Dan (Host) (08:58):
Yeah, exactly. Before we get into our next segment, are there any special stories or Ohana moments that are a little behind the scenes that you would want to share from your time back at Salesforce?
Drew (Guest) (09:09):
Yeah, I mean there are all kinds of fun ones. One of our early friends, Tien Tzuo got married. He did that in Shanghai.
Dan (Host) (09:14):
Who's now the CEO of Zuora. Yeah. Just want to-
Drew (Guest) (09:18):
The CEO of Zuora. He got married in Shanghai. And there were a number of us that flew out from the Ohana to be part of that. And it was super fun and the first time that I had seen China, and it was a result of that. I was just talking with my mom. As I was flying out here, I actually stopped and saw my parents. And she brought up that my friends Clarence and Na, she taught them both to swim. I remember that. And then she thinks that's actually when they started dating and now they're married and they've got two kids. And you know who they are. And-
Dan (Host) (09:49):
Well, Clarence though is still an executive vice president at Salesforce as well. And Na used to work at Salesforce a very long time ago. Yeah.
Drew (Guest) (09:58):
So my mom thinks that she's the matchmaker that made that happen. And the beautiful children are a result of all her hard work. So truly, these are the best friends that I have made over the years. A lot of them have come through this Ohana connection.
Dan (Host) (10:15):
Just in essence, Salesforce is really in a sense of family to you. I mean, it is really more that Ohana and the relationships that came along with all of that.
Drew (Guest) (10:26):
Dan (Host) (10:27):
Let's get into our next segment, What's Cooking?
Speaker 13 (10:31):
Hello, buddy. What's cooking?
Speaker 14 (10:32):
Let's both cook together.
Speaker 13 (10:36):
Get cooking. Cooking, cooking, cooking now. All right.
Dan (Host) (10:38):
So Drew, you're now the co-founder and CEO of Connect The Dots. I want you to talk about how you got to where you are now and what that journey's been like. And tell us a little bit about Connect The Dots.
Drew (Guest) (10:51):
Yeah, so I left Salesforce in 2010 primarily because I knew that I had a startup in me. I knew I wanted to do something. And specifically, it was a startup called Kuzu, which was ill-fated. But nonetheless, it was a great startup experience and that I learned a lot. I took some time off to think about what I wanted to do with the rest of my life. I lived in Europe for a while. I lived primarily based out of Barcelona, traveled a bunch, picked up some hobbies, did some deep thinking about what I wanted to do next. What I decided eventually was I want to go back to the States and work for another technology company in a chief revenue officer role. I thought that would be a good fit for me, taking something that was early stage with a really radical idea and then helping grow that into its market opportunity.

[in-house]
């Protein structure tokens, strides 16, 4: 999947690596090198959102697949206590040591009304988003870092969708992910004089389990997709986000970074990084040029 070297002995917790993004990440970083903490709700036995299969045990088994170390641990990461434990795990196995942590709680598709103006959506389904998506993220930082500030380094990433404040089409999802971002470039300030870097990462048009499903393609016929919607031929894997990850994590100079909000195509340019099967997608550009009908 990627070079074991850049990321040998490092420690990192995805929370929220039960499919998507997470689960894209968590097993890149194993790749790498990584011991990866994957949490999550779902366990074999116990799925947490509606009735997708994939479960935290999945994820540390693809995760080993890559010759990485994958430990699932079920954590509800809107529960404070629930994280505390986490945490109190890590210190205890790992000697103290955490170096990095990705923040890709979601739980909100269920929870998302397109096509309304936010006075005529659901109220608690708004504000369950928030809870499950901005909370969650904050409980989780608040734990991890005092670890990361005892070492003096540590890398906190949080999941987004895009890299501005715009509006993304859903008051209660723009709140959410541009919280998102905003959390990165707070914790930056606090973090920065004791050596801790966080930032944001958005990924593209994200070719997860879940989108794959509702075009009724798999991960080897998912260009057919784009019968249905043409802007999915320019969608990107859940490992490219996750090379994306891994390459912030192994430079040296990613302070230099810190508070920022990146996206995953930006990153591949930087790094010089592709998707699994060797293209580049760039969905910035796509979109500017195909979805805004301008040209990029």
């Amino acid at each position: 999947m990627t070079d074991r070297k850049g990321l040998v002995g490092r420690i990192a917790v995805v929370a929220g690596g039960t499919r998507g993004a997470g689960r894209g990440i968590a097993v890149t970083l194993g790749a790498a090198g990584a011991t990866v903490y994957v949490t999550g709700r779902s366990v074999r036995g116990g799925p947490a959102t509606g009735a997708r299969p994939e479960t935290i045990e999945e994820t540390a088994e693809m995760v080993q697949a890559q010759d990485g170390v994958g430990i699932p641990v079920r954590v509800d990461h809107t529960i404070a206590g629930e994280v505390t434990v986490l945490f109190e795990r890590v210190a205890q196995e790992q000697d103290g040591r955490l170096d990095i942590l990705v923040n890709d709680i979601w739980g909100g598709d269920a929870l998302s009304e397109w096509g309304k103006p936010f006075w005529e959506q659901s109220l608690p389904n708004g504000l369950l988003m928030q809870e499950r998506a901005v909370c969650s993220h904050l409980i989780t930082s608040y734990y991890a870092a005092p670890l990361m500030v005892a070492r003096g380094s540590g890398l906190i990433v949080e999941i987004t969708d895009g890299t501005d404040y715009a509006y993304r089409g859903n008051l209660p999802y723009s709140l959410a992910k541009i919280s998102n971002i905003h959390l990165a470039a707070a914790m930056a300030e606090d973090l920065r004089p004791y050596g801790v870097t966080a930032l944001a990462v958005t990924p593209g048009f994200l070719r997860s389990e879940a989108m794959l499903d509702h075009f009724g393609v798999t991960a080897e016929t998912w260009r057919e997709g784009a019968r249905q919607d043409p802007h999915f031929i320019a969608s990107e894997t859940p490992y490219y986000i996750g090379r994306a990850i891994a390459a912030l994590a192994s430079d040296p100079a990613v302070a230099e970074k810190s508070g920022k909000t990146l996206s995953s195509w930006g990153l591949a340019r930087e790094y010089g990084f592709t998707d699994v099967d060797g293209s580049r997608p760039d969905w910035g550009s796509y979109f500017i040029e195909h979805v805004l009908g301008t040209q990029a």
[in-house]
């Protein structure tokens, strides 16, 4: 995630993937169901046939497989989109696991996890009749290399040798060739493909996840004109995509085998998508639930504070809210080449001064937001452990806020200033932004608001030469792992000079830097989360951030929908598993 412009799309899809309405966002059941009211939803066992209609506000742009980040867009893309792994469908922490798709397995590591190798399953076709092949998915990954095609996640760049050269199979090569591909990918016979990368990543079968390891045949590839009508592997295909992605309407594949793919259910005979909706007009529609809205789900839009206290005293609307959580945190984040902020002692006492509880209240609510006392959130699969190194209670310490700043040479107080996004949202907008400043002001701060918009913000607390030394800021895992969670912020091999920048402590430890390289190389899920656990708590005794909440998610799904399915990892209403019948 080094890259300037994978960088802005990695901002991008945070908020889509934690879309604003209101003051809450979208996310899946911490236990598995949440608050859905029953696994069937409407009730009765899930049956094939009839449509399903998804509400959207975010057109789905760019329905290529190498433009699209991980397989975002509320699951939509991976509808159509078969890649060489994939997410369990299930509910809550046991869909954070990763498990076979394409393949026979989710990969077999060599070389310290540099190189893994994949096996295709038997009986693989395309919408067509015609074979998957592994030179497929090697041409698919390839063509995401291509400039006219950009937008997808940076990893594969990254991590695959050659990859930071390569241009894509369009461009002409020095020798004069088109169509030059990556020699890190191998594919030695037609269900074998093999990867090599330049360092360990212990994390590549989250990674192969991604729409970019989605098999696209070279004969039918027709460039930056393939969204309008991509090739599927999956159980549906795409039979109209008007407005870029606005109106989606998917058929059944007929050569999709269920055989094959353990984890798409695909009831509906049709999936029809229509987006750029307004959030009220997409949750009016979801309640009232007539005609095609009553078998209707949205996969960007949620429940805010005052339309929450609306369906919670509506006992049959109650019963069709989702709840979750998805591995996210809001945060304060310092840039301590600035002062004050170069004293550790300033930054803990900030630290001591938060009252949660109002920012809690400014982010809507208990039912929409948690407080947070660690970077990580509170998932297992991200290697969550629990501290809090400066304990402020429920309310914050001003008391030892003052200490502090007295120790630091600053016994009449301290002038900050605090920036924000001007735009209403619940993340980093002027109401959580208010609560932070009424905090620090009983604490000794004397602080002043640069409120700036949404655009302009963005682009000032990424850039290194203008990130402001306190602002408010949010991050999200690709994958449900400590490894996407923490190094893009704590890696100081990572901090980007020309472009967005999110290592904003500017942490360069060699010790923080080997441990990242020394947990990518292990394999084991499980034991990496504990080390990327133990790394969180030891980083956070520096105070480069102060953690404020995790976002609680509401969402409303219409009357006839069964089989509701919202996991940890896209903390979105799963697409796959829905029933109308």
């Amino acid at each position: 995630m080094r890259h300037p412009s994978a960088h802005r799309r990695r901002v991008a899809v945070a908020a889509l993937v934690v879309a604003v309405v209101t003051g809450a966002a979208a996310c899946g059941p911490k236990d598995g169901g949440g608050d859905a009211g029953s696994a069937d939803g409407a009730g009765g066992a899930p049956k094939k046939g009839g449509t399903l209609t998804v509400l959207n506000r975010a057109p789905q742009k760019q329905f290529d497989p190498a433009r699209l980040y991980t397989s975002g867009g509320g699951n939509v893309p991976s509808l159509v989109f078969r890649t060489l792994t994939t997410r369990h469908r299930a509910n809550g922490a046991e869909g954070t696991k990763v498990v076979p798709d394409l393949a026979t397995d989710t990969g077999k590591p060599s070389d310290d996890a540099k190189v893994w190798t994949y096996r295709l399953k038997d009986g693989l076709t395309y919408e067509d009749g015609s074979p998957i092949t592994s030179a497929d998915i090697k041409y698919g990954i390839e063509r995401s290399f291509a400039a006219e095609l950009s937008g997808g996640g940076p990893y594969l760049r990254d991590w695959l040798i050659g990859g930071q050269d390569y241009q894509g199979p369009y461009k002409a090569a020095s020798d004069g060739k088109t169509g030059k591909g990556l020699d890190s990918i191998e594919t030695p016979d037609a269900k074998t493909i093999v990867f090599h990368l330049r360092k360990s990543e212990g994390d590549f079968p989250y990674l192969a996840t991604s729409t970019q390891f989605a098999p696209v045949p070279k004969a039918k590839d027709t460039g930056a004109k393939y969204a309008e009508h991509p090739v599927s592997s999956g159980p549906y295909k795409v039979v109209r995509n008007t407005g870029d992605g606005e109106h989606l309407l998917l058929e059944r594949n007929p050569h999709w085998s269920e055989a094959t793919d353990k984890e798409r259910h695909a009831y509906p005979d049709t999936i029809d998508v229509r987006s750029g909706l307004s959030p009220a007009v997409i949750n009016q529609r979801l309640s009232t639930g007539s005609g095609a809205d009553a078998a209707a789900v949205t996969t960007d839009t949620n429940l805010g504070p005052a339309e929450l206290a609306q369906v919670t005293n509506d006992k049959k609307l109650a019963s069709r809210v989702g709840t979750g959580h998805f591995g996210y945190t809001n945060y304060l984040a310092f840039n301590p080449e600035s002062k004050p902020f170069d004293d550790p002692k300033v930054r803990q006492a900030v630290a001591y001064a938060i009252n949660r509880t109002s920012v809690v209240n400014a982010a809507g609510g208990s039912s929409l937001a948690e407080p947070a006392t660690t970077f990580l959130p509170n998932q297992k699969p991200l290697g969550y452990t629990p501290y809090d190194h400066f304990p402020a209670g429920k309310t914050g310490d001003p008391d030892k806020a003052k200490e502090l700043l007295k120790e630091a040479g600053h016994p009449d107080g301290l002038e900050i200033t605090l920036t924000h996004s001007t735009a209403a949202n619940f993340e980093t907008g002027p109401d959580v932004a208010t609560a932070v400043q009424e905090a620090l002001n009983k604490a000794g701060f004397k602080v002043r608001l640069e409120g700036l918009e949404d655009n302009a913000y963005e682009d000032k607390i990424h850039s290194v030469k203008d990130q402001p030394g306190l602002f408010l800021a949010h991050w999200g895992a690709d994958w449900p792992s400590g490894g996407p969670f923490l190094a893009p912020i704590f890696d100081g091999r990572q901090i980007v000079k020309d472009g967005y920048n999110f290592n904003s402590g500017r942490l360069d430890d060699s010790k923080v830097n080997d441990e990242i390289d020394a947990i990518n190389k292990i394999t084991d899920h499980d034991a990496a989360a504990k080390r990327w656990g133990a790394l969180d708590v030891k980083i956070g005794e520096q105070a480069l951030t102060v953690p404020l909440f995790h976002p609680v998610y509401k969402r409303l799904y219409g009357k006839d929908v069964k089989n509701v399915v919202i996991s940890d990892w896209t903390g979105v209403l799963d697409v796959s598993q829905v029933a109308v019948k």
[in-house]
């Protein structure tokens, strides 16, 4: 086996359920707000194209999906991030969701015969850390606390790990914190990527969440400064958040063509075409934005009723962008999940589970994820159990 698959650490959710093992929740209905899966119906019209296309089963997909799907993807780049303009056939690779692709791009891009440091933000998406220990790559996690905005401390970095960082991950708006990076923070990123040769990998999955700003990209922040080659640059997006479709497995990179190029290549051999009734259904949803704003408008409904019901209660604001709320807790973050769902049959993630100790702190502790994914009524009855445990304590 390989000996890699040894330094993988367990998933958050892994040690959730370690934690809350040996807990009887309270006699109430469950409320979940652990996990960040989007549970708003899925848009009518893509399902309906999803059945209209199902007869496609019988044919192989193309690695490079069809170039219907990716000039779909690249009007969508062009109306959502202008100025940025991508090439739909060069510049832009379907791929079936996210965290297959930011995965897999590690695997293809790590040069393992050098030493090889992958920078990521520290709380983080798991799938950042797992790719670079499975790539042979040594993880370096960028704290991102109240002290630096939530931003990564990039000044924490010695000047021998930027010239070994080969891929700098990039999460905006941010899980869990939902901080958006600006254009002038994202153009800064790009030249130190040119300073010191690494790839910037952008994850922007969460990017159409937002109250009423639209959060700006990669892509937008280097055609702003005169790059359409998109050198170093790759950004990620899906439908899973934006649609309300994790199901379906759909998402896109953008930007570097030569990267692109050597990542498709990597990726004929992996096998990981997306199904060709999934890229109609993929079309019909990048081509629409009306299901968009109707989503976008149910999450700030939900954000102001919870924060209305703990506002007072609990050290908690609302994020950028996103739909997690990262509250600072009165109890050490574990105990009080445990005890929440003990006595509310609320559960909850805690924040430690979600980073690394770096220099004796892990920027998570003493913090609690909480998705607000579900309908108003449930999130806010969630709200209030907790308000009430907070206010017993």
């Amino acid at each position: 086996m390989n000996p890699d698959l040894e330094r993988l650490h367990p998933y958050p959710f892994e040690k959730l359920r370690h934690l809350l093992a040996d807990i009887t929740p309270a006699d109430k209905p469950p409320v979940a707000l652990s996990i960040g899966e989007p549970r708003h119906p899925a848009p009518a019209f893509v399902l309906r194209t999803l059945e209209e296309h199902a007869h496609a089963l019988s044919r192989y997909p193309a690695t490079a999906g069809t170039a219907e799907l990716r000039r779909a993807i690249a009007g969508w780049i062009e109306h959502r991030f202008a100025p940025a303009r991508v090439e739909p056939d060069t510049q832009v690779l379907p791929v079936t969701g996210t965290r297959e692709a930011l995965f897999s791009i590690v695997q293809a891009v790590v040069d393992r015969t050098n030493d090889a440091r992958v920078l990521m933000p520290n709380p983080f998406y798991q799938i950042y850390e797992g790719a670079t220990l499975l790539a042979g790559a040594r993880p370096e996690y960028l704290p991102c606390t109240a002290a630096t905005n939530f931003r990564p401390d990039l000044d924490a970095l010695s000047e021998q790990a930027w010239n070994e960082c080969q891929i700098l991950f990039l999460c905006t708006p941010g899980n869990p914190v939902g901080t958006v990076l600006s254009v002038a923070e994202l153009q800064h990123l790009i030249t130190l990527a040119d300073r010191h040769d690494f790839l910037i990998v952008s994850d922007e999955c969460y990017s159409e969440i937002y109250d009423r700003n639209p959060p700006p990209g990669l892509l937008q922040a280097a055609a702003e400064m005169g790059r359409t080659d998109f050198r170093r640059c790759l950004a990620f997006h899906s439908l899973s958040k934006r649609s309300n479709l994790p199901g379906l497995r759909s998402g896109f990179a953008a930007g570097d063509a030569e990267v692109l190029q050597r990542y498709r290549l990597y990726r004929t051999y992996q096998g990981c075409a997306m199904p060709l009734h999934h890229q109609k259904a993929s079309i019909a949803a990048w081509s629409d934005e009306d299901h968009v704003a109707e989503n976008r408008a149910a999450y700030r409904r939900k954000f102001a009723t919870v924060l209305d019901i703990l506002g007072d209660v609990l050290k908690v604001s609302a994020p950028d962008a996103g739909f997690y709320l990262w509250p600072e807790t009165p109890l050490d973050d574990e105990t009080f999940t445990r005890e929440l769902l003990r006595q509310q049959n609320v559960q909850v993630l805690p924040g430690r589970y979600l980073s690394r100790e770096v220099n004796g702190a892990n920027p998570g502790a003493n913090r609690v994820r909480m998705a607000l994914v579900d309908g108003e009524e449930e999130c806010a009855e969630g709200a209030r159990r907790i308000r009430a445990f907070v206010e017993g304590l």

Drew (Guest) (11:35):
I did that with a company called Rocket Trip in New York for a year. Long story short, it was a really interesting idea, a pretty radical idea, Rocket Trip. Basically it was pay your employees to spend less money when they're traveling. It's really clever concept. But unfortunately, it's a clever idea, but it was very hard to make it work really well. We never got to product market fit, which for those of you who are maybe not familiar with that term, that basically means never quite had the right product that the market was ready to buy. So I did it for a year and left. And unfortunately, I had a disappointing outcome with that company. But there was a good lesson in that as well, which is don't fool yourself about product market fit if you're starting a company.
Drew (Guest) (12:16):
When I was thinking about what to do next, I looked at a number of things that were happening in the technology market. One is that AI was starting to make sense of previously unstructured data in ways that was becoming pretty amazing. Another thing I noticed was, wow, we've all been piling up lots of email for the last several decades and we don't really do much with it other than we send the emails back and forth and then we forget that it's there. But we archive those emails and those emails pile up in our email accounts, and they actually represent a history of all of our relationships with all those people over time. And it's a completely untapped resource that we could tap into.
Drew (Guest) (12:57):
And so I realized that with this untapped resource and with ai, we could put those two things together and analyze all the email history that anybody has ever had with all the people in their lives. And in doing that, we could pull out all those people, all those human beings you've communicated with, and then let you see who they are, how well you know them, where they are today, where they're working today, what title they've got today, what company they work at. And then further, I had this insight that we could make essentially a network of people who all do this and share visibility to their networks with each other.